The magnificent 18-hole Temenos Golf Club designed by golfing legend Greg Norman from Australia, has brought Anguilla golf into the international arena. This 7,063-yard championship course is located just a few minutes’ drive from Cap Juluca, it offers dramatic elevation changes, water features on 13 holes and one of the finest Caribbean golf experiences.
Temenos was designed to be played in the wind with wide fairways. That said, Greg Norman has many false fronts and greens that spill off into collection areas so scoring is more challenging that would appear at first glance. Miss your shots to the wrong side or be wild off the tee and you invite a bad score. Water is featured on 13 holes and stretching to more than 7,000 yards, most players would be advised to play a shorter tee.
There are a number of memorable holes and the first is a great way to start your round. Dropping down toward the green, it is the epitome of a great starting hole, visually engaging, but not too tough. The game is on at the 190-yard second as you hit right toward the ocean just beyond the green. This hole incidentally shares a double-green with the par-five tenth, another of the more memorable holes. If one had to pick a favourite, there are several that would come to mind.
The course finishes with a crescendo with water coming into play on the last three, but it was the little, drivable 327-yard 7th that really attracted my attention. There are some huge bunkers, but it is particularly the deep cavernous one fronting the middle of the shallow plateau putting surface that got my attention. Playing downwind, it is exquisitely tantalizing, but even a par is no guarantee here. Reportedly former President Bill Clinton drove the green on a recent visit and then sunk his putt for an eagle-two!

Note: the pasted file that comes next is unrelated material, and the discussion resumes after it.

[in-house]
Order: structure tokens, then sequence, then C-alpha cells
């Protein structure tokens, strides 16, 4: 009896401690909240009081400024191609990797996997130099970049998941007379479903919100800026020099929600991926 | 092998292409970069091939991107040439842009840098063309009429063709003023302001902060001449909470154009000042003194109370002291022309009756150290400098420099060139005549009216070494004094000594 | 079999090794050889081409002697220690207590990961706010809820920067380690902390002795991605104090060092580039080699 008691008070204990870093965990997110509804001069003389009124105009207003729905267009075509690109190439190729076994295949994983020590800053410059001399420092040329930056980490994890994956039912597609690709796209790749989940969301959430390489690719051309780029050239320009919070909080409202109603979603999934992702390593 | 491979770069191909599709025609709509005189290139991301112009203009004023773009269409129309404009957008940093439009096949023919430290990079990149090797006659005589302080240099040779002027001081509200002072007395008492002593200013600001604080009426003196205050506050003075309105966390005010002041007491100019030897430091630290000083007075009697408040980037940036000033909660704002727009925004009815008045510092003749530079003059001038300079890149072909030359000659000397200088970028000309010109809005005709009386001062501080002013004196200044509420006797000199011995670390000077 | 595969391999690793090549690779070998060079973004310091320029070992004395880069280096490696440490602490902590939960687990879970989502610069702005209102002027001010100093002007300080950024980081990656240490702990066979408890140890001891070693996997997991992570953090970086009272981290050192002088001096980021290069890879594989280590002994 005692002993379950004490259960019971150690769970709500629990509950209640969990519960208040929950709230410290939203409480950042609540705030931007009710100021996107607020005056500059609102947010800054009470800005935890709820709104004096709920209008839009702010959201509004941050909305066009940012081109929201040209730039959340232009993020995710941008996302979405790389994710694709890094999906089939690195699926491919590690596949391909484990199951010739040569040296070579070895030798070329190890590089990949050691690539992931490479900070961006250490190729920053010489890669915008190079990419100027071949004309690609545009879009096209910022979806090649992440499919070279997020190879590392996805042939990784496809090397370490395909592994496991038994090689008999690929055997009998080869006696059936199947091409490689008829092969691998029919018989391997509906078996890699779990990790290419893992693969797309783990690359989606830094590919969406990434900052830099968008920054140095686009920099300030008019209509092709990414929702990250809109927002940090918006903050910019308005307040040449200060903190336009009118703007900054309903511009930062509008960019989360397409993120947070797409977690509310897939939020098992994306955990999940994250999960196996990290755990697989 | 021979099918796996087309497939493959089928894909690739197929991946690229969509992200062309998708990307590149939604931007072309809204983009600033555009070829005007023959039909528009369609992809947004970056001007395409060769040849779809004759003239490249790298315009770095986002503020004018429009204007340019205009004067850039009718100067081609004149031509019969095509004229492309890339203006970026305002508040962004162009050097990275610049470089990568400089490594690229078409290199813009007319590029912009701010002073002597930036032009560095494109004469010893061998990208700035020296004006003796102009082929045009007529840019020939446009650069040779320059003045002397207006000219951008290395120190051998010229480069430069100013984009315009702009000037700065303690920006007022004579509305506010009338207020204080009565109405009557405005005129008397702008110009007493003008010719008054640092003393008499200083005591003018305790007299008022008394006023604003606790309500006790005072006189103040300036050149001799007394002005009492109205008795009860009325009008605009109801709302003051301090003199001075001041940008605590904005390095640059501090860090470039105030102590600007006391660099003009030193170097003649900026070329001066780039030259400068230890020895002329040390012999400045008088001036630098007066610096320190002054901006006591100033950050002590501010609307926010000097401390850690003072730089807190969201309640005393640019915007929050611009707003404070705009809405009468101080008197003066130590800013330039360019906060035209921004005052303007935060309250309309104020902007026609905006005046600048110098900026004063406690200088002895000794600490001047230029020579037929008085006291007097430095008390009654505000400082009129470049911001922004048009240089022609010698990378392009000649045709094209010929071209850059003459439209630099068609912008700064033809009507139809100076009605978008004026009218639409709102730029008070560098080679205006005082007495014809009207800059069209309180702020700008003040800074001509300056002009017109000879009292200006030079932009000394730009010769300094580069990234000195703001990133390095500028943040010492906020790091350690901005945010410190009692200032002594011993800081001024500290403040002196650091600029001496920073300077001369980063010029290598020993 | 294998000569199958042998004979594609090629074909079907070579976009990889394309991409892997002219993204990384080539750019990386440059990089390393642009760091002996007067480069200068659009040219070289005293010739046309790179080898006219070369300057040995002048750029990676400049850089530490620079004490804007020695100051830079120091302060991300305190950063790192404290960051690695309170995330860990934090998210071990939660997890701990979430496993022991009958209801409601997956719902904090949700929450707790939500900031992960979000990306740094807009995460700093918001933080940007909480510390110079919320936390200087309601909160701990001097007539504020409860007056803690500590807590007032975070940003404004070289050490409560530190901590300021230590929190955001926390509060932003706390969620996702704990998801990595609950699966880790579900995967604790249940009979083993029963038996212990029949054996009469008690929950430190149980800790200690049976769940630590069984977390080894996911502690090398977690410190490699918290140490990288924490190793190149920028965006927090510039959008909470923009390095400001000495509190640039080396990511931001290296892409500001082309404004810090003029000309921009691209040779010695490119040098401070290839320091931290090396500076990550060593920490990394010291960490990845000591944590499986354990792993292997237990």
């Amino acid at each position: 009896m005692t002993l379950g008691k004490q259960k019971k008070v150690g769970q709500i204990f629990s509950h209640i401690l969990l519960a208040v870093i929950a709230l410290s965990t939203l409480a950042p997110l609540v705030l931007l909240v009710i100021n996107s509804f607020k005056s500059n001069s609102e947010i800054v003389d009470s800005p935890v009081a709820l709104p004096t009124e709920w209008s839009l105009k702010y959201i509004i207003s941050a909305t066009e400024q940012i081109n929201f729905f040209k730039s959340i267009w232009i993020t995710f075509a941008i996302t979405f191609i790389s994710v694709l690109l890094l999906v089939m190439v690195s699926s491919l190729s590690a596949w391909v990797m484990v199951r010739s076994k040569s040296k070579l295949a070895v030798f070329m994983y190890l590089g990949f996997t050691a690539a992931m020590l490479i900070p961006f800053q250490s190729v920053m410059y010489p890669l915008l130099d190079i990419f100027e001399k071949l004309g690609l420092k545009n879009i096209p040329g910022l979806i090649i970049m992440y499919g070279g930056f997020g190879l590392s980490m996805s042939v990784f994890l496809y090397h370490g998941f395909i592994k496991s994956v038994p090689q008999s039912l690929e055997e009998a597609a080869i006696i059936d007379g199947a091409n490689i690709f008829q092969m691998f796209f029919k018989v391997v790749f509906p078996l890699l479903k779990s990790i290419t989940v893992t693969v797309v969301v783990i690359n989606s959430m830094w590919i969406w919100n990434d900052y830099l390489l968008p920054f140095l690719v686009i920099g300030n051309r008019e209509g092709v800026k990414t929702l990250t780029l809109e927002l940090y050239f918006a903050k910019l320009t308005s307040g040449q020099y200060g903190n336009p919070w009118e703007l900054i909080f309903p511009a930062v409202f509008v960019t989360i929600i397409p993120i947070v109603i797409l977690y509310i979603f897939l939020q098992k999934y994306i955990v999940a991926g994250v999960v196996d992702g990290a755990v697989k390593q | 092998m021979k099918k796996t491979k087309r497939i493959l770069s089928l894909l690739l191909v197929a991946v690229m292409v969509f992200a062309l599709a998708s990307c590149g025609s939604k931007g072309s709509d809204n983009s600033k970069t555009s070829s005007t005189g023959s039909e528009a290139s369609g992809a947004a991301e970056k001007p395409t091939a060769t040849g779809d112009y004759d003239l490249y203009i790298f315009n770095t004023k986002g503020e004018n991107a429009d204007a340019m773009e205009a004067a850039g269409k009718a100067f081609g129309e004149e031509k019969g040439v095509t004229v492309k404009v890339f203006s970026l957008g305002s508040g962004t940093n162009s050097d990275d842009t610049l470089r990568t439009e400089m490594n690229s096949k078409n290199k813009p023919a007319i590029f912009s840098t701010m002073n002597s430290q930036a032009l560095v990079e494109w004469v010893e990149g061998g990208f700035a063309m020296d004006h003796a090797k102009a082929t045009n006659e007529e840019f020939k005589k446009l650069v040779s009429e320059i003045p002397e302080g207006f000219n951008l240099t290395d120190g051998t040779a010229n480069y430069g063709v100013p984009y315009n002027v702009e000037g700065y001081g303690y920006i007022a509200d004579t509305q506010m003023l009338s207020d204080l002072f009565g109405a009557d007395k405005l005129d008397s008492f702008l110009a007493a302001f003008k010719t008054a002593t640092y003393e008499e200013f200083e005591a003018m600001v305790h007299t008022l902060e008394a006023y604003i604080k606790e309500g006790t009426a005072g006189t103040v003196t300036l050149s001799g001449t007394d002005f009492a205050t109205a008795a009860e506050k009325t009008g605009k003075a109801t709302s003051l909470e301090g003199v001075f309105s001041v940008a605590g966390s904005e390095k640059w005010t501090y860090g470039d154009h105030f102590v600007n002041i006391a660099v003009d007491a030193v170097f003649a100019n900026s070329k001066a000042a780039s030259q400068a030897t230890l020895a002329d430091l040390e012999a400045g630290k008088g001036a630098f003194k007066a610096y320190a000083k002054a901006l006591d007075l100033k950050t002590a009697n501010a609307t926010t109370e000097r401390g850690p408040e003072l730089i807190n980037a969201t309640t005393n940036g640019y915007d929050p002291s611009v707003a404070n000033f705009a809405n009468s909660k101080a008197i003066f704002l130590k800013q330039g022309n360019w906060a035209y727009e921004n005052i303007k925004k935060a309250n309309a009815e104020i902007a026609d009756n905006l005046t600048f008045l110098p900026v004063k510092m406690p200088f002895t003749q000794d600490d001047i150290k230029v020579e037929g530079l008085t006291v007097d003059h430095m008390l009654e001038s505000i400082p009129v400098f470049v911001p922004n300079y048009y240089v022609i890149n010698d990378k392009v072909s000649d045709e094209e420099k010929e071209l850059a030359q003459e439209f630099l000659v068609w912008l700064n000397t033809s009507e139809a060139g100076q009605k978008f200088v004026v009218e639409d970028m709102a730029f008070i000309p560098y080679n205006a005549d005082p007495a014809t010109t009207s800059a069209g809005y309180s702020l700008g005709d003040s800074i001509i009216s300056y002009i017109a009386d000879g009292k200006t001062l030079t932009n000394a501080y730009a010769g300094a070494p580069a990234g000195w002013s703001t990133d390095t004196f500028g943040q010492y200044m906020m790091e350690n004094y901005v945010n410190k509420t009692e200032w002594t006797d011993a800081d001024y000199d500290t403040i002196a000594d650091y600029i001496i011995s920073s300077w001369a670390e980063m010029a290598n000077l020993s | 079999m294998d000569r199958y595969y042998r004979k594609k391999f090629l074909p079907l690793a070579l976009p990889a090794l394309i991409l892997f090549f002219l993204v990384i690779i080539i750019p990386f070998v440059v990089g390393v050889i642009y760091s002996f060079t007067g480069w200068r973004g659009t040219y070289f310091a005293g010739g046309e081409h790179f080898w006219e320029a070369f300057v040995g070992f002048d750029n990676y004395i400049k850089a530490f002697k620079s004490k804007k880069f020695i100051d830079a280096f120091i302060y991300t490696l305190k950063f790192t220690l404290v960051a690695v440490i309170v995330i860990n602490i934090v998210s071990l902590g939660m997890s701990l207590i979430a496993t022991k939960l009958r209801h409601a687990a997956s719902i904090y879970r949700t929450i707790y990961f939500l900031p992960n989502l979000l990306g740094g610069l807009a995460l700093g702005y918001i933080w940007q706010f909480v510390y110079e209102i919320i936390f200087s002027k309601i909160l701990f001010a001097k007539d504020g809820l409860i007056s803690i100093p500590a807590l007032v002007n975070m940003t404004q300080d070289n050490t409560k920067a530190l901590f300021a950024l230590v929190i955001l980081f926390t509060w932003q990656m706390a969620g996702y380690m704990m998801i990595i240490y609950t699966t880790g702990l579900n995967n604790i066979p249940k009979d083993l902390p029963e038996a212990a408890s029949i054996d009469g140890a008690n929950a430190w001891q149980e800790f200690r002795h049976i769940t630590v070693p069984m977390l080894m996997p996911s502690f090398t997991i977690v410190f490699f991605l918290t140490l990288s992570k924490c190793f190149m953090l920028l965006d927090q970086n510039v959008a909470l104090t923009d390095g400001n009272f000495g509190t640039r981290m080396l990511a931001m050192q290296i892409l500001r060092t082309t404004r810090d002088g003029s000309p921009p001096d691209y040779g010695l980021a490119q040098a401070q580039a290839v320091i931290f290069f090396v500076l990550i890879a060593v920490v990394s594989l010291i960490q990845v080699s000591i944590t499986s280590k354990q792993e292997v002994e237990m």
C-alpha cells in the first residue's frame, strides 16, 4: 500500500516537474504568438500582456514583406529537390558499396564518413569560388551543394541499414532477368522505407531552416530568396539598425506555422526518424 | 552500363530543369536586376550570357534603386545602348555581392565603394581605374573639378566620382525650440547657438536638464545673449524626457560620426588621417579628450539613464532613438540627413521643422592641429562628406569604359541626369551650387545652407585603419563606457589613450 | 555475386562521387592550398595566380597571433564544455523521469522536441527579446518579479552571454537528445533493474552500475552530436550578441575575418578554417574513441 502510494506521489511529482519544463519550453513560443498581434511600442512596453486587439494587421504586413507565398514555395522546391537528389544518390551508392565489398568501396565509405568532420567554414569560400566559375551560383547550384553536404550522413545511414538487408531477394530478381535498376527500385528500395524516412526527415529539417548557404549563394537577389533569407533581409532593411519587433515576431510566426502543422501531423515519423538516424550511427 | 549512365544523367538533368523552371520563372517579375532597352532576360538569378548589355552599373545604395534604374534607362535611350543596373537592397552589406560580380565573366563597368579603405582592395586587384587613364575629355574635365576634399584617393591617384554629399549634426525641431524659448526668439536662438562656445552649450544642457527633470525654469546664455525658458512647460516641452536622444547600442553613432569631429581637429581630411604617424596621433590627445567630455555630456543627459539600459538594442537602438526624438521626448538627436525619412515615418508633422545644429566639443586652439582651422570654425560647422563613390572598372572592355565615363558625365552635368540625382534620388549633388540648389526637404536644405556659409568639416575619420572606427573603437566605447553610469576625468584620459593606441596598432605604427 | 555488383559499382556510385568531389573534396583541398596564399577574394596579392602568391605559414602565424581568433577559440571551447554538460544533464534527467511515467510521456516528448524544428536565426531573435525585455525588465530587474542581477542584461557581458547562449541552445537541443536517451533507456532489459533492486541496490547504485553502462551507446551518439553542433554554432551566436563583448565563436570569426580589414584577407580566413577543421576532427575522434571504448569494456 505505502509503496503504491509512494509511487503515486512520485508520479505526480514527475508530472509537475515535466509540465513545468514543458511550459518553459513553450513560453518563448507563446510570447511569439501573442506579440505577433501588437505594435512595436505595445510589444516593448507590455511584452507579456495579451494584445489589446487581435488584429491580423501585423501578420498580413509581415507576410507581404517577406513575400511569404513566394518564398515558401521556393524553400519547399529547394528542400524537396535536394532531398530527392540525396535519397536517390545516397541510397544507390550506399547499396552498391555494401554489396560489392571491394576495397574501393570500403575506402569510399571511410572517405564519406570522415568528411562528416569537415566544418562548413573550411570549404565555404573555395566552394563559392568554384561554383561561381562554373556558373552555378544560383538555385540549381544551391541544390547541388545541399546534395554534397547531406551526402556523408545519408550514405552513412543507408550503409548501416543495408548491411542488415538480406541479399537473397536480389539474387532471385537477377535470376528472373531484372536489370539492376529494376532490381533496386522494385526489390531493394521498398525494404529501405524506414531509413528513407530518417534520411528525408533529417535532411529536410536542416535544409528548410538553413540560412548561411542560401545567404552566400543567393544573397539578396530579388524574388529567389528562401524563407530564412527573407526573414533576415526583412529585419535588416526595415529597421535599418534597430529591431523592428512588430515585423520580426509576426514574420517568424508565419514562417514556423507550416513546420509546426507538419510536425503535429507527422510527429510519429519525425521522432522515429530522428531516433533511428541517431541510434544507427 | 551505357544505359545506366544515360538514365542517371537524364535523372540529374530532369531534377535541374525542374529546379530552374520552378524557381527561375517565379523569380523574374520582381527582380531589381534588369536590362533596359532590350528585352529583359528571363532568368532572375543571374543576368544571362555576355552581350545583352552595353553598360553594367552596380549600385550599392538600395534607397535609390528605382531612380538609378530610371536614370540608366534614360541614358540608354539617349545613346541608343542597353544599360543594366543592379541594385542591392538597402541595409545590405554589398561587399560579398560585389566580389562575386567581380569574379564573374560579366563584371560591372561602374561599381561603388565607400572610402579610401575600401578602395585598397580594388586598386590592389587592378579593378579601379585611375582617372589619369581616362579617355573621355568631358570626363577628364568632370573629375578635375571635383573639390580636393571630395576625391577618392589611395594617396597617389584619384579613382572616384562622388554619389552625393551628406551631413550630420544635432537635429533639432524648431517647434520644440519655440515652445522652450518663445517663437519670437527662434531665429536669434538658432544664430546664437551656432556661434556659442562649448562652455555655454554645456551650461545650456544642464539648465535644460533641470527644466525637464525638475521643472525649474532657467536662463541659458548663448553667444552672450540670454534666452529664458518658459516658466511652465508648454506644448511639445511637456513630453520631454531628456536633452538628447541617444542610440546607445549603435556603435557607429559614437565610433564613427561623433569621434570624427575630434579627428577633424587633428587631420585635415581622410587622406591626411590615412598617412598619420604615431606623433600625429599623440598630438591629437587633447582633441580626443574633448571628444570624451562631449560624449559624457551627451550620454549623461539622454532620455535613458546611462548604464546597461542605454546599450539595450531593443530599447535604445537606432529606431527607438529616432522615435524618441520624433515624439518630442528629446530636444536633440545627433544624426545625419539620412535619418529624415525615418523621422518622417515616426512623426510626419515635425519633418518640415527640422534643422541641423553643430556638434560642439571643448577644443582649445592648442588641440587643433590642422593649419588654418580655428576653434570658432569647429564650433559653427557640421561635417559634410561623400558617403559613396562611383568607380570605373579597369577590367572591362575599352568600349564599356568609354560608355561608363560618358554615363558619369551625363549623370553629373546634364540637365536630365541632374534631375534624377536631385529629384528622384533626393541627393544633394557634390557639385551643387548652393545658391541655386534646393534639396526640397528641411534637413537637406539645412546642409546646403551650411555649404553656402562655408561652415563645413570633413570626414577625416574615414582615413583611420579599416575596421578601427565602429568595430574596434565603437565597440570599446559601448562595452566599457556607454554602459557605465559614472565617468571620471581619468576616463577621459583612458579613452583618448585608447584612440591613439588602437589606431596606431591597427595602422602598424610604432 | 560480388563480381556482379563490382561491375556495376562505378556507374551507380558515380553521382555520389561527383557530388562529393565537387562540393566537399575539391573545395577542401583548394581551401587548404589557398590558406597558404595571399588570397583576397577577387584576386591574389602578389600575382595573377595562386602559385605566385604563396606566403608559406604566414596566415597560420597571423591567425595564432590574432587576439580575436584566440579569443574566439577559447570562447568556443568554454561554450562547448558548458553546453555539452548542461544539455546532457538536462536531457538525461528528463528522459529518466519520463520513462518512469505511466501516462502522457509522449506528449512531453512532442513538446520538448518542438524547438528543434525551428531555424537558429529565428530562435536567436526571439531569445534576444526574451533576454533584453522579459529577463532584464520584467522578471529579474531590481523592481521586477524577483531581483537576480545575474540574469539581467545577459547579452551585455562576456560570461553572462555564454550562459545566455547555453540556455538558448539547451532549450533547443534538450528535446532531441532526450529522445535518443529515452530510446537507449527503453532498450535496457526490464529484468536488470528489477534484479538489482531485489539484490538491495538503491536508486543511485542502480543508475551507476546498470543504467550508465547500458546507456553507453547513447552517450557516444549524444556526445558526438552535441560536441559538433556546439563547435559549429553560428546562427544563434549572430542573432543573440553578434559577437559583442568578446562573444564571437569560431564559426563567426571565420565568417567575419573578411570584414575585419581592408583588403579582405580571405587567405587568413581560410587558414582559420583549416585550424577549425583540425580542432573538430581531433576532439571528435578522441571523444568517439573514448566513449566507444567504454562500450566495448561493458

Some of its signature holes include:
1st Hole: A spectacular vista of St. Maarten and the Caribbean Sea awaits players at the tee box of the 390-yard starting hole. The fairway descends over 40 feet to a narrow, two-tiered green sitting precariously on the edge of a saltwater lagoon. Robb Report called this first hole “The Caribbean’s answer to the 18th at Pebble Beach.”
2nd and 10th Holes: Holes two and ten share a 16,000 square foot green that rests along the Anguilla Channel.
16th Hole: Large seagrape trees on the left and the Merrywing pond on the right frame the perilous drive on the 440-yard 16th hole that plays into the tradewinds and ends with an elevated green surrounded by water and protected by deep bunkers.
18th Hole: The drive for the finishing hole runs along the edge of a mangrove thicket in a vast stretch of salt marsh that winds through eight other course holes. The narrowing fairway ascends forty feet through rugged terrain to a narrow green carved out of native shrub.
At the 1904 Summer Olympics, two golf events were contested – men’s individual and...
“A nationwide golf challenge is calling on all football fans to dust down their...
Zala Springs Golf Resort is a unique golf experience is guaranteed by one of...